By: Rachel Cain — Staff Writer
Hollywood actor and social activist Martin Sheen will join the class of 2015 at commencement May 3 where he will receive an honorary degree for a lifetime commitment to social justice, according to a University of Dayton press release.
Sheen, a practicing Roman Catholic, has earned fame for his performances on stage, in films and on television. In an acting career spanning nearly 50 years, Sheen has become best known for roles such as President Josiah Bartlett in the TV show “The West Wing,” a serial killer in the movie “Badlands” and a soldier in the Vietnam War film “Apocalypse Now.”
“Martin Sheen is a legendary actor. More importantly, he’s a legendary humanitarian, who advocates for peace and justice around the world,” UD President Daniel Curran said.“He has used his celebrity status to be a voice for the voiceless, and, in the Marianist education tradition, he leads through service to others. The University of Dayton is honored to award him with an honorary degree for his humanitarian service.”
Martin Sheen, born Ramon Estevez, grew up in Dayton during the 1940s. He lived only a few blocks away from UD, according to the press release. He attended Chaminade High School, which was founded by the Society of Mary, according to the press release.
The Marianist ideals have continued to inspire and influence Sheen throughout his life.
“I was inspired and nourished by the basic, fundamental education of service to others. That’s how we really grow ourselves—giving to others,” Sheen said, speaking to Chaminade students in 2012. “We can’t really know ourselves except through community. None of us live an isolated life. We’re made to walk the journey alone, but we can’t do it without community.”
Sheen purposely failed his entrance exams to UD so he could move to New York City to pursue his acting career, much to the disapproval of his father, according to the New York Times.
Off screen, Sheen has become well known for his passionate involvement in activism work.
He has advocated against euthanasia, abortion, war, capital punishment and the School of the Americas, according to IMDb. Sheen has also supported causes for the environment, workers’ rights and human rights, according to the press release. Sheen also considers himself a feminist.
Sheen donated all his earnings from his performance in the 1982 film “Gandhi” to charity, according to the New York Times.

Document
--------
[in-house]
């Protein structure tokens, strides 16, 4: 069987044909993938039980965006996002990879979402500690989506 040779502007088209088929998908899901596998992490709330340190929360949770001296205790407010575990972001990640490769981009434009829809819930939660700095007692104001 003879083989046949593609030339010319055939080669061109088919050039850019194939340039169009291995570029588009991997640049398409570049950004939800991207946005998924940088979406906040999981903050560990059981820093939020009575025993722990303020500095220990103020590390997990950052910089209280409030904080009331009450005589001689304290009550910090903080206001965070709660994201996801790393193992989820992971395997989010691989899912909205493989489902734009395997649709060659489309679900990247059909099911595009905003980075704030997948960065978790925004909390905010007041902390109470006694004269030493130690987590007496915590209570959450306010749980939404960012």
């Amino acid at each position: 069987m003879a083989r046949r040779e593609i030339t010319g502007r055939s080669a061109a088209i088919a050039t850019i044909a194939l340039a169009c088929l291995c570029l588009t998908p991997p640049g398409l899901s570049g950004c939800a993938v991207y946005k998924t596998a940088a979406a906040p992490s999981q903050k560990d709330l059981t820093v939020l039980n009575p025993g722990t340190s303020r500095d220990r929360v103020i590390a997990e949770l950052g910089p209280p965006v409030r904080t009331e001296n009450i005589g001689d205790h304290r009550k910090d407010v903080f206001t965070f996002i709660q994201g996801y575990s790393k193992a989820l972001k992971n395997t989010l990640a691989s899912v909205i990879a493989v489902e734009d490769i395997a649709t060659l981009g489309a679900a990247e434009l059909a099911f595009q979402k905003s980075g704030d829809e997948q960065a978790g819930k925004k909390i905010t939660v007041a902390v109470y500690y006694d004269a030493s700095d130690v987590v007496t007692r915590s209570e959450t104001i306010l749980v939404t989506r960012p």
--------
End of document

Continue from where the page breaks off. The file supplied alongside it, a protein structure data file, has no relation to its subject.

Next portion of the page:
“The interesting thing that Martin and his friends bring to their social activism is a sense of joy. Certainly, they’re heartbroken and angry over the injustices,” Sister Rose Pacatte of the Daughters of St. Paul, author of the new biography “Martin Sheen: Pilgrim on the Way,” said in an interview with Flyer News. “They’re angry about that, but they bring to the protests this Christian joy.”
Sheen has been arrested multiple times due to his involvement in liberal protests, according to IMDb.
“Sheen talks about [the first time he was arrested] as the most joyful time in his life,” Pacatte said. “He said they were all singing hymns and talking about Jesus, talking about the truth of the Gospel and trying to live what they knew inside themselves.” UD has been developing the plan to give Martin Sheen an honorary degree for the past two years, according to Paul Benson, Ph.D., the interim provost.
“His schedule has been such that it’s been very difficult to coordinate with him,” Benson said. “But we did manage earlier this winter to connect with him, and he cleared his schedule and really made a firm commitment to come.” The Honorary Degree Committee rarely gives honorary degrees, usually only one every three or four years, Benson said. “It’s infrequent, and that’s intentional. We try to make this really a special honor to individuals who represent the values and mission of the University of Dayton,” Benson said.
The decision to award Sheen an honorary degree of humane letters is based on Sheen’s Catholic identity, commitment to social activism and his connections in the Dayton community.
“The single most important thing is that Martin Sheen has become a very vocal advocate for some of the core values of Catholic social teaching, especially values of solidarity with marginalized people,” Benson said. “Throughout his career, and especially the latter part of his career, a good deal of his work in Hollywood has really been focused on trying to promote Catholic social justice values. And that, we feel, is such an important and influential thing, in addition to his Dayton roots and his deep attachment to the Marianists.”
Benson believes Sheen intends to deliver a short speech during commencement.
Immediately following graduation, Sheen will attend a luncheon.
“He will have the opportunity to meet with some selected members of the university community: faculty, staff, students,” Benson said. “Especially some faculty who are very involved in our human rights studies program and our new human rights center because that connects directly to Sheen’s interests and his own Catholic roots.”
Mark Ensalaco, director of human rights research, looks forward to meeting Sheen.
“It’ll be interesting to hear his perspective on human rights, particularly because he has such a strong Catholic identity, and that’s a big part of who we are as a Marianist institution,” Ensalaco said. “I hope he expresses an interest in what we’re doing. I hope he asks some tough questions and challenges us into thinking in new ways.”